Movies Kick Ass Jose unveils his "best of '09"

The Critical Condition helps you win your Oscar pool with the live action and animated shorts

Cinematical "How open are you moviewise?" That's a good question. We like to think all of Film Experience's readers are wide open

I Need My Fix Angelina Jolie is 'Pretty in Paris' filming The Tourist

Pop Watch post Olympic competition, Johnny Weir continues to be awesome. Speaks out for all future girlyboys. Someone give him a medal, now please.

i09 With Dollhouse wrapped, what's next for Eliza Dushku on the bigscreen?

C'est La
See full article at FilmExperience »

The Notable Films of 2010: Part Ten

St. Trinian's II: The Legend of Fritton's Gold

Opens: 2010

Cast: Colin Firth, Rupert Everett, David Tennant, Gemma Arterton, Talulah Riley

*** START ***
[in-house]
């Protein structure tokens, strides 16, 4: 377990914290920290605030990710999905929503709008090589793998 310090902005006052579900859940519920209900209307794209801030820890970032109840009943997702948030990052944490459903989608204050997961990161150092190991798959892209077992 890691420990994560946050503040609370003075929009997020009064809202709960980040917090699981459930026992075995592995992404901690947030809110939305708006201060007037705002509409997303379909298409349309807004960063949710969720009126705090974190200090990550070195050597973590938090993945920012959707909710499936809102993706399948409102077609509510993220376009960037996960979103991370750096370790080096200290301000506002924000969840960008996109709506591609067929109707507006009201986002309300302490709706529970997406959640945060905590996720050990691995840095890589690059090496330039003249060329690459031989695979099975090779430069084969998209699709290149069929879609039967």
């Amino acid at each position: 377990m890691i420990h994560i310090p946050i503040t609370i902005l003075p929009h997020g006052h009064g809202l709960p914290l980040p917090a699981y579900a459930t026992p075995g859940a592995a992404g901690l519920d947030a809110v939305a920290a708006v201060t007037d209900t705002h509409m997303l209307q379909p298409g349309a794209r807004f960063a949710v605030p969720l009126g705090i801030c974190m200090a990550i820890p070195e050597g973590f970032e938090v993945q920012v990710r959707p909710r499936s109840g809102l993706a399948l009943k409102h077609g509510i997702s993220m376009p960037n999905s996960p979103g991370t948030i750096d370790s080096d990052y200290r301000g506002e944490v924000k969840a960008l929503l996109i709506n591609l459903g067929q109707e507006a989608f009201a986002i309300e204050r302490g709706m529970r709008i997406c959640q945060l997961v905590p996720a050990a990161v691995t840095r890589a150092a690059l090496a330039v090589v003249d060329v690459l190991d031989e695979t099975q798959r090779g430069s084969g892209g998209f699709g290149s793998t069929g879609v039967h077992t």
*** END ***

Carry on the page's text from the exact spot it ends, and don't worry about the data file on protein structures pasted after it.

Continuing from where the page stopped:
Director: Oliver Parker, Barnaby Thompson

Summary: A rollercoaster-style treasure hunt for the legendary Fritton’s Gold ensues as the feisty and ever-resourceful schoolgirls of St Trinian’s face their most fearsome establishment rivals yet - the villainous Pomfrey and his sidekicks from the women-hating secret society known as AD1.

Analysis: While it didn't travel much beyond the UK, 2007's reboot of the "St Trinian's" franchise nearly doubled its £7 million production budget in sales in the UK alone - making it one of the top grossing independent British films of the past decade. Reviews were decidedly mixed but generally pretty weak at the time, so the greenlighting of a sequel surprised quite a few.